Common menu bar links

Gear Junkies: Tools of the Fire Trade

Whether it’s starting a prescribed fire or extinguishing a wildfire, managing fire on the landscape in our national parks requires a range of equipment to help get the job done.

Aerial Ignition Dispenser (A.I.D. machine)

Mounted on the doorsill of a helicopter, the Aerial Ignition Dispenser (A.I.D. machine) injects small chemical-filled ping-pong balls with glycol. Thirty seconds after dropping from the helicopter, a chemical reaction takes place and the balls burst into flames (eventually disappearing completely), igniting the vegetation around them.

Aerial Ignition Dispenser (A.I.D. machine)
© Parks Canada/Troy Butcher

Backpack pump

The 20-litre backpack pump has a reflex-action nozzle and weighs about 25 kilograms when full of water. Used to put out small fires, it’s affectionately called a “piss pack”.

Backpack pump
© Parks Canada/Kathy Burden

Chainsaw

Chainsaws are standard equipment for felling trees and clearing deadfall. They can help firefighters create firebreaks by removing trees in a location ahead of the fire.

Chainsaw
© Parks Canada/Raymond Schmidt

Duct tape

Duct tape is an adhesive used for everything from labelling equipment, assisting with first aid, wrapping around boot tops to keep ash out, covering sharp pulaski blades and making quick equipment repairs on the fireline. Duct tape can be the magical ingredient that holds an entire fire operation together!

Duct tape
© Parks Canada/Raymond Schmidt

Equipment Trailer

An Equipment Trailer is designed to help fire crews respond quickly to small fires near roadsides and work on small prescribed fires. The units include pumps, hoses, axes, chainsaws, backpack pumps and a variety of other equipment.

Equipment Trailer
© Parks Canada

Fire Crew member’s ‘Kit’

Fire Crew member’s ‘Kit’ includes bright yellow Nomex clothing (a fire retardant material), a hardhat, ear and eye protection, gloves, a whistle and a facemask. The kit is both comfortable and safe.

Fire Crew member's 'Kit'
© Parks Canada/Randy Jennings

Fire hose

Fire hoses are tested to 300 PSI (Pounds per square inch). The two most common types are: rubber-lined and weeping (small pin-pricks in the material keep the hose moist so it doesn’t burn).

Fire hose
© Parks Canada

The Flapper

The Flapper is a long-handled tool with a rubber flap used for extinguishing and managing minor grass or meadow fires. It works by removing the oxygen supply to a fire. The concept was developed from aboriginal people who used a wet green pine bough to smother the flames.

The Flapper
© Parks Canada/Tim Neufeld

Handheld Drip Torch

Filled with a mixture of gas and diesel (about 40% gas and 60% diesel) and continuously lit by a wrapped wick, the handheld drip torch is used by firefighters to manually ignite the underbrush and burn surface vegetation.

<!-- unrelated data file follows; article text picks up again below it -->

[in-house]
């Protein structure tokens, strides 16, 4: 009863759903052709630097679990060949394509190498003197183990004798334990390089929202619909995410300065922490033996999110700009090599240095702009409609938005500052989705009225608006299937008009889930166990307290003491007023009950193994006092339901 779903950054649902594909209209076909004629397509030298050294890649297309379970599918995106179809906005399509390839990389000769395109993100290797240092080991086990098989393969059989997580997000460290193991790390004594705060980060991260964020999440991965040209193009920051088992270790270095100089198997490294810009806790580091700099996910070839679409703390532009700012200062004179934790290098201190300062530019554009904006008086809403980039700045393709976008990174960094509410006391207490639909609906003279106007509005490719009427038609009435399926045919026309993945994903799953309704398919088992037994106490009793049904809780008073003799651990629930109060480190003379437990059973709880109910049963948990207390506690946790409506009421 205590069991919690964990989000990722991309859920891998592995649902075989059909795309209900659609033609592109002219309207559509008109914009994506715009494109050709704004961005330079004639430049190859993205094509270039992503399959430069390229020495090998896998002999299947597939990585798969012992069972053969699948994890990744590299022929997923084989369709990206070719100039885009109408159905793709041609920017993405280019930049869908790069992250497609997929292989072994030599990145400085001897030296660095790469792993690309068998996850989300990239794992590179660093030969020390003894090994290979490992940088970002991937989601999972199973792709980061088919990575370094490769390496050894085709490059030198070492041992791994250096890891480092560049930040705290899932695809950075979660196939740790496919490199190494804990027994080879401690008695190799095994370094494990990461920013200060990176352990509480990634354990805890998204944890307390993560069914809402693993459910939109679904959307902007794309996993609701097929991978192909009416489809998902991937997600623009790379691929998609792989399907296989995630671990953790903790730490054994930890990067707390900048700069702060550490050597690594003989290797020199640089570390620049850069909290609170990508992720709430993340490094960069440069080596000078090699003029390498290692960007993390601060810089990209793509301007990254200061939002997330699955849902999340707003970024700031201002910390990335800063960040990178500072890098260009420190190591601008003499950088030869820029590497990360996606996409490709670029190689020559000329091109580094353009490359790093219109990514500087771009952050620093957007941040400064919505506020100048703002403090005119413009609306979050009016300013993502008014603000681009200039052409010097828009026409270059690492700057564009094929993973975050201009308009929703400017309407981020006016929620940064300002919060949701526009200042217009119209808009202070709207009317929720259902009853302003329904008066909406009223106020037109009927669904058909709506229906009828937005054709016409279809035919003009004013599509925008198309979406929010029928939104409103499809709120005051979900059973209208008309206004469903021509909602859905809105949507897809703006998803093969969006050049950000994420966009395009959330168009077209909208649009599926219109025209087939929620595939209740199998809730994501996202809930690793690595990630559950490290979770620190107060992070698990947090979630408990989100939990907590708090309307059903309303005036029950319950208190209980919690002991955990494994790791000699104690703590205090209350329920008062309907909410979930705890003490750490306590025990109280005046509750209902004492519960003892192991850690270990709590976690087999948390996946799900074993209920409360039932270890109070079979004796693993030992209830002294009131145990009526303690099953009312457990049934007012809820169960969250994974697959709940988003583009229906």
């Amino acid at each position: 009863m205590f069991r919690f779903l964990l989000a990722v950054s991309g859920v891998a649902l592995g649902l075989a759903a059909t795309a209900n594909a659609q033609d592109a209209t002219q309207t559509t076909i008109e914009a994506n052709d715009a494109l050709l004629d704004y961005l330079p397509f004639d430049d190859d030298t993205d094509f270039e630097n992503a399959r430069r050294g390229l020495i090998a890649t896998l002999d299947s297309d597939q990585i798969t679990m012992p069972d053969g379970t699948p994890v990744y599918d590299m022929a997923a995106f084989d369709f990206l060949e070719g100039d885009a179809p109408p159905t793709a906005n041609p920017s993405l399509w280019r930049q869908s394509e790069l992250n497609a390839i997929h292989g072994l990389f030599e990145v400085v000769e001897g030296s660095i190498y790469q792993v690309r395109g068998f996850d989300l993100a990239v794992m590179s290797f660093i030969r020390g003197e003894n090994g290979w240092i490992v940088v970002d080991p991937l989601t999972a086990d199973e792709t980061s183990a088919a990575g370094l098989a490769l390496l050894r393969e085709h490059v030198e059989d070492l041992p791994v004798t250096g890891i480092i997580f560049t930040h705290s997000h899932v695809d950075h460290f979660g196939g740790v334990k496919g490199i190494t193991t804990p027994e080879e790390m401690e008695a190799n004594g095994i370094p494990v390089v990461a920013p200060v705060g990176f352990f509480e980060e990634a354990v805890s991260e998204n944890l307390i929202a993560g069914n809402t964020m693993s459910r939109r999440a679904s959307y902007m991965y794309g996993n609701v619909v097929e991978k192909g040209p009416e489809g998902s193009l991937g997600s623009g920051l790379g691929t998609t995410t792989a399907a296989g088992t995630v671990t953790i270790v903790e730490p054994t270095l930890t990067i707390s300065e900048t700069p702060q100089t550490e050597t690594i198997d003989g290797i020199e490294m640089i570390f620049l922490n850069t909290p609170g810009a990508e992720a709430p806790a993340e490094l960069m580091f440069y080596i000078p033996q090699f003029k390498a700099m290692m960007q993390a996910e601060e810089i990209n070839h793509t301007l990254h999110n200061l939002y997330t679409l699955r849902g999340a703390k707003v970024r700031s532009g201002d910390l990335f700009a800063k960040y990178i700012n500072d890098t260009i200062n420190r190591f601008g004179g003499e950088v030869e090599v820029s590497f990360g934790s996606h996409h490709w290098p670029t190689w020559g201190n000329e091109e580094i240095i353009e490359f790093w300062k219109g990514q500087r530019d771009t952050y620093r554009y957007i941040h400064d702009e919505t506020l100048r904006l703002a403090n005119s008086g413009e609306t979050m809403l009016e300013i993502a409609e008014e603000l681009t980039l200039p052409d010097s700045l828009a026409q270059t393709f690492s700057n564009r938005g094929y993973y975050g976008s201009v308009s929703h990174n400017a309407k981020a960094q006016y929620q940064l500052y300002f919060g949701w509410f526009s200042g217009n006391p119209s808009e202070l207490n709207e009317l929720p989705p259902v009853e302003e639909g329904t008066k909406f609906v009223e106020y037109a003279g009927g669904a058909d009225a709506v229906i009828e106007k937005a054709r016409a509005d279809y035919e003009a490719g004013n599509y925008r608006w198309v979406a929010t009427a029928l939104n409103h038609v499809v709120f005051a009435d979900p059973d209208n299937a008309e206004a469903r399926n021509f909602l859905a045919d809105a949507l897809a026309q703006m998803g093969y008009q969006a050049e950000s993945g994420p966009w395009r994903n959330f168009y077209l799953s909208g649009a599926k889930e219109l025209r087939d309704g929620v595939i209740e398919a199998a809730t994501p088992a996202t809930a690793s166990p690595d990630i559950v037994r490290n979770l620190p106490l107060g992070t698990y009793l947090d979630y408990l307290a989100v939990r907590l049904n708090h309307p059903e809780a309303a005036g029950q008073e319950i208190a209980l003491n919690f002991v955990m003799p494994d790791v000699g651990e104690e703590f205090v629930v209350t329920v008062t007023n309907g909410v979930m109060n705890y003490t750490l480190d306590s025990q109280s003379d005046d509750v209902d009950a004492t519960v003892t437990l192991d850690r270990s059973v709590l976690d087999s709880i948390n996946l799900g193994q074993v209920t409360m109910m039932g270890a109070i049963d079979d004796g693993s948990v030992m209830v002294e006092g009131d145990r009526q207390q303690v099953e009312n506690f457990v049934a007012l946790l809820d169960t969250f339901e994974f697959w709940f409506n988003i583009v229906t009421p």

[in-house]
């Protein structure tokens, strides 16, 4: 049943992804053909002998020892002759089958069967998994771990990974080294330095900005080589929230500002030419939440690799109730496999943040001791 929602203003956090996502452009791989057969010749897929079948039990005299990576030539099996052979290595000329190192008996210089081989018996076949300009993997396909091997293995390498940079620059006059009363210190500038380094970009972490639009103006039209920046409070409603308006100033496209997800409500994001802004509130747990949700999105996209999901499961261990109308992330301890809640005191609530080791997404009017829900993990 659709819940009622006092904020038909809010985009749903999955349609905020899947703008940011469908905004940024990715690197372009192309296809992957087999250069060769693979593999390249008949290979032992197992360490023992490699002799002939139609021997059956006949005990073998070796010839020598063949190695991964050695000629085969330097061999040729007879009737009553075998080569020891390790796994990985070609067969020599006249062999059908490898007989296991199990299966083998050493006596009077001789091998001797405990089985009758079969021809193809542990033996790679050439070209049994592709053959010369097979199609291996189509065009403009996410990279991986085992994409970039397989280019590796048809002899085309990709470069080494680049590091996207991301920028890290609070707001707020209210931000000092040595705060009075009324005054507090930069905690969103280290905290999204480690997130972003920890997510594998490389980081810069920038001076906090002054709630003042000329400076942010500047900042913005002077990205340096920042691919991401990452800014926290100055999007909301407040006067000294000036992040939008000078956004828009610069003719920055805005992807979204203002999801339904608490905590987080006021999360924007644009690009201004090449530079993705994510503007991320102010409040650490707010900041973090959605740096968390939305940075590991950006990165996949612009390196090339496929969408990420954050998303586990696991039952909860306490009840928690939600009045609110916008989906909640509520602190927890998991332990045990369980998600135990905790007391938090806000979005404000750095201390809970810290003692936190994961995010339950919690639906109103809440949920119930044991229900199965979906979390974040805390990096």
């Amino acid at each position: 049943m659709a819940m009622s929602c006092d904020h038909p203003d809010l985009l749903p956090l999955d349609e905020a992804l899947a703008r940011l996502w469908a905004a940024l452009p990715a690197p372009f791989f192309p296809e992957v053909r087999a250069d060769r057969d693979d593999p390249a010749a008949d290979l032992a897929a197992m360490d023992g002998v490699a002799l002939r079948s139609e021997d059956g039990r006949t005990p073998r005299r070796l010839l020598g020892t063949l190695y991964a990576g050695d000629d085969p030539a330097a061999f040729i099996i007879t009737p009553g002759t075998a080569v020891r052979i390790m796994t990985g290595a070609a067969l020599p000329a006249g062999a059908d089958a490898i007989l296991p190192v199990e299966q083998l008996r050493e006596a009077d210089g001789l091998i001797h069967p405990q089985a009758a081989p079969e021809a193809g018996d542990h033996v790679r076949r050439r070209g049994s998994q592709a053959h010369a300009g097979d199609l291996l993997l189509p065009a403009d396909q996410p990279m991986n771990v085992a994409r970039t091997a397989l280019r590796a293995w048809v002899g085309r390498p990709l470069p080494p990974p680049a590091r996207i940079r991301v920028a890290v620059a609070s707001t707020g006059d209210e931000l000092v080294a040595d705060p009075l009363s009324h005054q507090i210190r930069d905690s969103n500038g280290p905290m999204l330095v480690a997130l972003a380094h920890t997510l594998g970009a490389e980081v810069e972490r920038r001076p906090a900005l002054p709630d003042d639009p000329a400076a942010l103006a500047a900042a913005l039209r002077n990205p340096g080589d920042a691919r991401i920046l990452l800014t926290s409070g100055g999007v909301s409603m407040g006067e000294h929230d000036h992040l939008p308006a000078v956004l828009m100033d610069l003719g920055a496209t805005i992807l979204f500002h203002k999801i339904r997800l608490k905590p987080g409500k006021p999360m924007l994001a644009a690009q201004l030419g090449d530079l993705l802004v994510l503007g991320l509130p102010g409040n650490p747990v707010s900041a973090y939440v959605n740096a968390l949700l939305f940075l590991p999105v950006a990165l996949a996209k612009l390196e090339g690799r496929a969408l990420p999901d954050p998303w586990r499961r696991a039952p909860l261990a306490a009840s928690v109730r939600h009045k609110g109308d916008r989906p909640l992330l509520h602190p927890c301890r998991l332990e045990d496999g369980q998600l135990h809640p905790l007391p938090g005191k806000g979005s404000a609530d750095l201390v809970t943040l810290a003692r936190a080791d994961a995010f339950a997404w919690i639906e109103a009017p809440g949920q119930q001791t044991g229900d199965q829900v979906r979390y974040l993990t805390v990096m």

Handheld Drip Torch
© Parks Canada/Tim Neufeld

Helicopter

Highly versatile machines, the helicopters are used to detect fires, quickly carry crews to a fire, lift thousands of pounds, help ignite prescribed fires (using AID machines and heli-torches) and douse fires with water buckets.

Helicopter
© Parks Canada/Simon Hunt

Helicopter Bucket

Carried under a helicopter, the Helicopter Bucket is a 200 to 1000-litre bucket for dumping water onto a fire. Helicopter pilots fill up the bucket in nearby lakes and rivers.

Helicopter Bucket
© Parks Canada/Simon Hunt

Heli-torch

Suspended underneath a helicopter, a heli-torch is a container filled with a fuel mixture. The pilot ignites the mixture onto vegetation for rapid and effective burning on the ground and in treetops. The torch can be used to:

  • Ignite fires during a prescribed fire
  • Help burn vegetation ahead of a wildfire
  • Start a fire that creates convective winds to steer existing fires

Heli-torch
© Parks Canada

Infra-red scanner

An infra-red scanner is used to detect “hot spots” in a recently burned area. Fire technicians go on scanning flights in the cool morning hours when heat from any remaining fire is easy to distinguish.

Infra-red Scanner
© Parks Canada/Simon Hunt

Initial Attack crews

Initial Attack crews are the first people sent to a wildfire. They are highly trained mobile crews of 3 to 6 people. Their job is to hold a fire and bring it under control while it is still small. Initial Attack crews contain most wildfires within 24 hours.

Initial Attack Crews
© Parks Canada/Simon Hunt

Mark 3 pump

Weighing 25 kilograms, the Mark 3 pump is a portable high-pressure 9-horse power unit that can pump 340 litres per minute.

Mark 3 pump
© Parks Canada

Portable water tanks

Portable water tanks can be transported by helicopter and used by firefighters in areas where water isn’t available.

Portable water tanks
© Parks Canada/Edwin Knox

The Pulaski

A standard piece of equipment, the Pulaski is used to chop roots and small trees and dig into the soil to help create hand-built fire breaks to stop small ground fires.

The Pulaski

The Terra-torch®

Sending a beam of fire up to 10 metres away the Terra-torch® is pulled behind an all-terrain vehicle or truck to help fire crews create fireguards in preparation for a prescribed fire. The torch, often used in winter or early spring, uses a fuel mixture similar to that used in a heli-torch.

Terra-torch®
© Parks Canada/Melanie Hindle